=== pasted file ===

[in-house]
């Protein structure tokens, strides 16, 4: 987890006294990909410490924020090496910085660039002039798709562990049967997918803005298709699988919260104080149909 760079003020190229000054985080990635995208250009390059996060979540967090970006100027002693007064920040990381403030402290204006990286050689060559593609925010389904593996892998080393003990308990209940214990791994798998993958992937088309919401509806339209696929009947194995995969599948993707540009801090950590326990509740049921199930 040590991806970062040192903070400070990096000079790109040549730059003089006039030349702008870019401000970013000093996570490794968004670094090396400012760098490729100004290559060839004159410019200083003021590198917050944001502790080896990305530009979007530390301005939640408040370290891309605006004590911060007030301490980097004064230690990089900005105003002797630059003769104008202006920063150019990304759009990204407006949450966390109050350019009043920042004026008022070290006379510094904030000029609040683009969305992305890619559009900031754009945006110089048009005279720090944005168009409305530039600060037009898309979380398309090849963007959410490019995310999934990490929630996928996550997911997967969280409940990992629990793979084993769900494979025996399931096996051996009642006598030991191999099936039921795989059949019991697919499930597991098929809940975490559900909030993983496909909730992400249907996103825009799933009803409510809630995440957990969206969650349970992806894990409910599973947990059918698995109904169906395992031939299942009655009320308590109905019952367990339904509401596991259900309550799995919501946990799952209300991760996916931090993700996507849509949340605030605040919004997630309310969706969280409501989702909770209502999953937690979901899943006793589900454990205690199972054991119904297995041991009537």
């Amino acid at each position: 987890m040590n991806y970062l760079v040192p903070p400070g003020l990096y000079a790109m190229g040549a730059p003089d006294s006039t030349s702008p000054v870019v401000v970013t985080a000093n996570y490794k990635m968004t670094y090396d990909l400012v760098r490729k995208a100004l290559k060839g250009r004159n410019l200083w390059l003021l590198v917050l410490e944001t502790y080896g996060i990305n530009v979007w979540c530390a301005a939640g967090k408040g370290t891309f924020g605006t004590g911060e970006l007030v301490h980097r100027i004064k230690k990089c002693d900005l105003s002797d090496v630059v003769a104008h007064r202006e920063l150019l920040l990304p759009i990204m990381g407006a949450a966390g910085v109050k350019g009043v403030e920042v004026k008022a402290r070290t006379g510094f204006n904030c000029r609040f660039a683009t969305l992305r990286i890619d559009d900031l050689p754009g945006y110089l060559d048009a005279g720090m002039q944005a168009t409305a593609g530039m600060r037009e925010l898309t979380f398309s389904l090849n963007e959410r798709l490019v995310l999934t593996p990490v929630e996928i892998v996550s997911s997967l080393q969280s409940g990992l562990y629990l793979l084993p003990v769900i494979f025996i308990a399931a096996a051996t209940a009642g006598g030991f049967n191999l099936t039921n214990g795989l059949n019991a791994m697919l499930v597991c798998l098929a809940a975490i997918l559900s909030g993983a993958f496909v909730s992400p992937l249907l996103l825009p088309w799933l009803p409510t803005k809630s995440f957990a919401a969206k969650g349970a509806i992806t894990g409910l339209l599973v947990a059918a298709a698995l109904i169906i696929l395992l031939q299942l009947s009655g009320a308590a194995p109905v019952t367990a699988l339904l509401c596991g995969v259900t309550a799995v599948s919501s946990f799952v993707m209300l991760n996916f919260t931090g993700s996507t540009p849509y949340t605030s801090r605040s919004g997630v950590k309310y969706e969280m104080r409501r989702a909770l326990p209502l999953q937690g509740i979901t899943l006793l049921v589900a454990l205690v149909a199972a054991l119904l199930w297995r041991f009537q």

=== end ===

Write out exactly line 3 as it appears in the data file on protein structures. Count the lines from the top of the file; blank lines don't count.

């Amino acid at each position: 987890m040590n991806y970062l760079v040192p903070p400070g003020l990096y000079a790109m190229g040549a730059p003089d006294s006039t030349s702008p000054v870019v401000v970013t985080a000093n996570y490794k990635m968004t670094y090396d990909l400012v760098r490729k995208a100004l290559k060839g250009r004159n410019l200083w390059l003021l590198v917050l410490e944001t502790y080896g996060i990305n530009v979007w979540c530390a301005a939640g967090k408040g370290t891309f924020g605006t004590g911060e970006l007030v301490h980097r100027i004064k230690k990089c002693d900005l105003s002797d090496v630059v003769a104008h007064r202006e920063l150019l920040l990304p759009i990204m990381g407006a949450a966390g910085v109050k350019g009043v403030e920042v004026k008022a402290r070290t006379g510094f204006n904030c000029r609040f660039a683009t969305l992305r990286i890619d559009d900031l050689p754009g945006y110089l060559d048009a005279g720090m002039q944005a168009t409305a593609g530039m600060r037009e925010l898309t979380f398309s389904l090849n963007e959410r798709l490019v995310l999934t593996p990490v929630e996928i892998v996550s997911s997967l080393q969280s409940g990992l562990y629990l793979l084993p003990v769900i494979f025996i308990a399931a096996a051996t209940a009642g006598g030991f049967n191999l099936t039921n214990g795989l059949n019991a791994m697919l499930v597991c798998l098929a809940a975490i997918l559900s909030g993983a993958f496909v909730s992400p992937l249907l996103l825009p088309w799933l009803p409510t803005k809630s995440f957990a919401a969206k969650g349970a509806i992806t894990g409910l339209l599973v947990a059918a298709a698995l109904i169906i696929l395992l031939q299942l009947s009655g009320a308590a194995p109905v019952t367990a699988l339904l509401c596991g995969v259900t309550a799995v599948s919501s946990f799952v993707m209300l991760n996916f919260t931090g993700s996507t540009p849509y949340t605030s801090r605040s919004g997630v950590k309310y969706e969280m104080r409501r989702a909770l326990p209502l999953q937690g509740i979901t899943l006793l049921v589900a454990l205690v149909a199972a054991l119904l199930w297995r041991f009537q």